We also added the ability to view new citations from your projects or the book or article where you created them.

Notes (0)
Bookmarks (0)

You have no saved items from this book

Project items include:
  • Saved book/article
  • Highlights
  • Quotes/citations
  • Notes
  • Bookmarks
Notes
Cite this page

Cited page

Style
Citations are available only to our active members.
Buy instant access to cite pages or passages in MLA, APA and Chicago citation styles.

(Einhorn, 1992, p. 25)

(Einhorn 25)

1. Lois J. Einhorn, Abraham Lincoln, the Orator: Penetrating the Lincoln Legend (Westport, CT: Greenwood Press, 1992), 25, http://www.questia.com/read/27419298.

Cited page

Bookmark this page
To Choose a Future: Resource and Environmental Consequences of Alternative Growth Paths
Table of contents

Table of contents

  • Title Page iii
  • Contents vii
  • Foreword xi
  • Acknowledgments xiii
  • Explanatory Noted and Units of Measure xv
  • I - Approaching the Task 1
  • References 13
  • 2 - Assumptions and Scenarios 15
  • References 56
  • 3 - The National Economy 58
  • References 94
  • 4 - Nonfuel Minerals 96
  • Conclusions 148
  • References 154
  • 5 - Energy 157
  • References 216
  • 6 - Agriculture 221
  • References 248
  • 7 - Pollution Costs and Control Benefits 250
  • Conclusions 296
  • 8 - Other Environmental Concerns 325
  • References 368
  • 9 - Summary and Prospects 372
  • References 410
  • Appendix 411
  • References 452
  • Epilogue 456
  • References 459
  • Index 460
Settings

Settings

Typeface
Text size Smaller Larger Reset View mode
Search within

Search within this book

Look up

Look up a word

  • Dictionary
  • Thesaurus
Please submit a word or phrase above.
Print this page

Print this page

Why can't I print more than one page at a time?

Help
Full screen
/ 466

matching results for page

    Questia reader help

    How to highlight and cite specific passages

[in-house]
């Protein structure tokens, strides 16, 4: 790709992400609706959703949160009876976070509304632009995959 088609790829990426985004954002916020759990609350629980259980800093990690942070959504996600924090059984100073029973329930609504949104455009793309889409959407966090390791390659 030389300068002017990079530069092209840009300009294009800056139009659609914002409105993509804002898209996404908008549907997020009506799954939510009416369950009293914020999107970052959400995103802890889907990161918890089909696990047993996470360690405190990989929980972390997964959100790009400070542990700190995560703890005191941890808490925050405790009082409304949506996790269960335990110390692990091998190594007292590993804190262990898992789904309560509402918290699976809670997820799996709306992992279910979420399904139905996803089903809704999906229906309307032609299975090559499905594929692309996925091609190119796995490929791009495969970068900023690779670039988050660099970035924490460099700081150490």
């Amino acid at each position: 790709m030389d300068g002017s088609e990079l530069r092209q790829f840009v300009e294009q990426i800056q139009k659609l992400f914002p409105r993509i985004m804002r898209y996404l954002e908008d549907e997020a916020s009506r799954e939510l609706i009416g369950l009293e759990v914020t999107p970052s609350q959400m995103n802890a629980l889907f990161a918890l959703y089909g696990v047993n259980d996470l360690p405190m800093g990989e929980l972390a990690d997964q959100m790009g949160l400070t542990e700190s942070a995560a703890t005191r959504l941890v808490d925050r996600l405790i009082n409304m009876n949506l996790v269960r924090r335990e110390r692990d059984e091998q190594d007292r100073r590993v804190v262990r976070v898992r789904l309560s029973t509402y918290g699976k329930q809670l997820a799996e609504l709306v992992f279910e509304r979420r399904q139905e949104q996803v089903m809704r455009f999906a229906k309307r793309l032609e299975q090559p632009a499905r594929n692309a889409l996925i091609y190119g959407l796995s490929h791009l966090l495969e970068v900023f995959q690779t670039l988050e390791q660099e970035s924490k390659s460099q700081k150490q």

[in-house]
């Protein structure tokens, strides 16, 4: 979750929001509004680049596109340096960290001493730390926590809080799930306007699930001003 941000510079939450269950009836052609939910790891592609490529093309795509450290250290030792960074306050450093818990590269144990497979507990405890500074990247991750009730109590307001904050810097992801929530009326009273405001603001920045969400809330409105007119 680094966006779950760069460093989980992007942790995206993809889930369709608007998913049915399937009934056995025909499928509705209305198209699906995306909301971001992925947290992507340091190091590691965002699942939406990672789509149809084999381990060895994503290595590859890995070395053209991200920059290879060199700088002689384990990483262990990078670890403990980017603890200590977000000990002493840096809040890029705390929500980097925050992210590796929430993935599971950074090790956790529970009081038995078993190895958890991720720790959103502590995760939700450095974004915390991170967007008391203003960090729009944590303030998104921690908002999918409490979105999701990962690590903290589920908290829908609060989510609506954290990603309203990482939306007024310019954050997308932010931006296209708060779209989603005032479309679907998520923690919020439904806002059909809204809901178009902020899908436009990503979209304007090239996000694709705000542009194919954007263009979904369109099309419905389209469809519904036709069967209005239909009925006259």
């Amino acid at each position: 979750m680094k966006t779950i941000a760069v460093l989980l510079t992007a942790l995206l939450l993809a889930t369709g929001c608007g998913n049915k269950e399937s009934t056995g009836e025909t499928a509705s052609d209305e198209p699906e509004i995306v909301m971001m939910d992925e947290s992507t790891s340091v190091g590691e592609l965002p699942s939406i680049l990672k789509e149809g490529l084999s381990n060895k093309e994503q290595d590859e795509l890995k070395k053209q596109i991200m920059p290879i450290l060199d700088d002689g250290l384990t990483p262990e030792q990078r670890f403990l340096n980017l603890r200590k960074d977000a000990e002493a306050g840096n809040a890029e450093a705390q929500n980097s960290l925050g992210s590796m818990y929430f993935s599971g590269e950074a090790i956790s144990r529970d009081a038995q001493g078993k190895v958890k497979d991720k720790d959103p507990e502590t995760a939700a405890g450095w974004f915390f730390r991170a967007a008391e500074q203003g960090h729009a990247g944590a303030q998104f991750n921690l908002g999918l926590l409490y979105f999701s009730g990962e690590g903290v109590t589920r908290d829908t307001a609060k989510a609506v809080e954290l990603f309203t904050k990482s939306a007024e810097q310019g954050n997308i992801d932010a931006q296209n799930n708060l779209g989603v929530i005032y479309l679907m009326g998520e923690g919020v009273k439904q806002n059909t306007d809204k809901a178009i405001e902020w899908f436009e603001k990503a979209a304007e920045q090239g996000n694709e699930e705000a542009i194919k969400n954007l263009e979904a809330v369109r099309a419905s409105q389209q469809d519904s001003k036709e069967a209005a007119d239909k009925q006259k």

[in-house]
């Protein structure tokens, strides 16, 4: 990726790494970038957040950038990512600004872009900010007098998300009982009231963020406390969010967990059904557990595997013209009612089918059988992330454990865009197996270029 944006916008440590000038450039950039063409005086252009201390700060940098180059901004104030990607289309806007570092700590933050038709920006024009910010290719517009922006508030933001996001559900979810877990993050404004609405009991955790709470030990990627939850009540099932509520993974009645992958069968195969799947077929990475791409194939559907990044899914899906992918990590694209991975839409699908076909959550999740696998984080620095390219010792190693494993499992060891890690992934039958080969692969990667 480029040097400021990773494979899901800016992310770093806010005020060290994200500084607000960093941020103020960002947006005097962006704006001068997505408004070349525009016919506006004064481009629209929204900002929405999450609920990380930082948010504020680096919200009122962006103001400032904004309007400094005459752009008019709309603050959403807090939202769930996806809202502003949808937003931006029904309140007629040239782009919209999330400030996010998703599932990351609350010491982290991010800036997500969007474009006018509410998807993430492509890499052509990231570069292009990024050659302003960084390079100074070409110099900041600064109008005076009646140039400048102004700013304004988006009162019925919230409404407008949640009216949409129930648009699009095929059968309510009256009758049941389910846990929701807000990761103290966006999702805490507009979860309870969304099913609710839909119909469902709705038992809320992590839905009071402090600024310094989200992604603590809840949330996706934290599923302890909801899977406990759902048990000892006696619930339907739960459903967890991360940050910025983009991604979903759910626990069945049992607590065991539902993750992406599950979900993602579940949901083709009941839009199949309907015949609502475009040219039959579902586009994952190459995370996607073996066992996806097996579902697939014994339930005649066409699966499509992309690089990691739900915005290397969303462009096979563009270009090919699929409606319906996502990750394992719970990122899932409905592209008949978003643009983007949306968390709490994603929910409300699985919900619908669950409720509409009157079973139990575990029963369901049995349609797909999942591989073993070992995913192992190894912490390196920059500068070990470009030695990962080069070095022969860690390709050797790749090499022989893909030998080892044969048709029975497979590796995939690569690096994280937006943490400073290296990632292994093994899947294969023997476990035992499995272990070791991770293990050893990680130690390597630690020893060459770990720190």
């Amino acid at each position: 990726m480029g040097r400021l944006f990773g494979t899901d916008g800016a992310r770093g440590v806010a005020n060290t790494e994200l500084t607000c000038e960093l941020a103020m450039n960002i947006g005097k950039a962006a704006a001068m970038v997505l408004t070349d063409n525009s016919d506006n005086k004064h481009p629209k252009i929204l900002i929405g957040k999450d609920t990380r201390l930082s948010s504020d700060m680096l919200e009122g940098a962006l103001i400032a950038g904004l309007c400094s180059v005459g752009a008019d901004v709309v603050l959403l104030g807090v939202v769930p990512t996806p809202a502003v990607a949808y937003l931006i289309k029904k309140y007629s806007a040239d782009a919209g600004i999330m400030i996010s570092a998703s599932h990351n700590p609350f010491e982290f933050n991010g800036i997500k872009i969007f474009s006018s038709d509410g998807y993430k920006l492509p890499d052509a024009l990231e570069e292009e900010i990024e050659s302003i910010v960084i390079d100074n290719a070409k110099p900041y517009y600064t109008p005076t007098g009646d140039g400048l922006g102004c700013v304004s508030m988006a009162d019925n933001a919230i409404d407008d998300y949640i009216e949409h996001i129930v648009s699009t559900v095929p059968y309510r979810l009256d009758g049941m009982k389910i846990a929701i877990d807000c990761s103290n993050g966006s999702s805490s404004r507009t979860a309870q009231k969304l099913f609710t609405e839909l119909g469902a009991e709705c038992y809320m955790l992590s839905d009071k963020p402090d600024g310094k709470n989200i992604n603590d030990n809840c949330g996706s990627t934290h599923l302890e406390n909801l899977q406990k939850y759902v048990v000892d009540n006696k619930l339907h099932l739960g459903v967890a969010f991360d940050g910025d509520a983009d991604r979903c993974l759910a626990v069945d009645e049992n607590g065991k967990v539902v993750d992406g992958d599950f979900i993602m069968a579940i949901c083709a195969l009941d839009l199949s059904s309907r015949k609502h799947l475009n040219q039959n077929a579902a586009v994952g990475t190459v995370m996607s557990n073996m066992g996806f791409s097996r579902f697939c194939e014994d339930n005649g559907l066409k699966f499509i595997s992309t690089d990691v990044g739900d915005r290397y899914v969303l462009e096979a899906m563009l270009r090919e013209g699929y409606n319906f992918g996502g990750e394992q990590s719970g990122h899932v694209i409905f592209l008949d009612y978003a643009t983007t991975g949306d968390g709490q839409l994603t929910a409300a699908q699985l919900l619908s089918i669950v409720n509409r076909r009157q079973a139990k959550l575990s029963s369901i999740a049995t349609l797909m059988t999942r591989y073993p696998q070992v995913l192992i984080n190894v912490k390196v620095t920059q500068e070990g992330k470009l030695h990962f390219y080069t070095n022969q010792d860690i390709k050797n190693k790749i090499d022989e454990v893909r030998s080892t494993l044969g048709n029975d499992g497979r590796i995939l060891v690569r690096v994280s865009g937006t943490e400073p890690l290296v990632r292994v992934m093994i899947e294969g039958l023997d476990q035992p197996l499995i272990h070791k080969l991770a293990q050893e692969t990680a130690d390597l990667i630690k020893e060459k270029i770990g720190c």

1. Click or tap the first word you want to select.
    2. Click or tap the last word you want to select, and you’ll see everything in between get selected.
    3. You’ll then get a menu of options like creating a highlight or a citation from that passage of text.

    OK, got it!

    Cited passage

    Style
    Citations are available only to our active members.
    Buy instant access to cite pages or passages in MLA, APA and Chicago citation styles.

    "Portraying himself as an honest, ordinary person helped Lincoln identify with his audiences." (Einhorn, 1992, p. 25).

    "Portraying himself as an honest, ordinary person helped Lincoln identify with his audiences." (Einhorn 25)

    "Portraying himself as an honest, ordinary person helped Lincoln identify with his audiences."1

    1. Lois J. Einhorn, Abraham Lincoln, the Orator: Penetrating the Lincoln Legend (Westport, CT: Greenwood Press, 1992), 25, http://www.questia.com/read/27419298.

    Cited passage

    Thanks for trying Questia!

    Please continue trying out our research tools, but please note, full functionality is available only to our active members.

    Your work will be lost once you leave this Web page.

    Buy instant access to save your work.

    Already a member? Log in now.

    Oops!

    An unknown error has occurred. Please click the button below to reload the page. If the problem persists, please try again in a little while.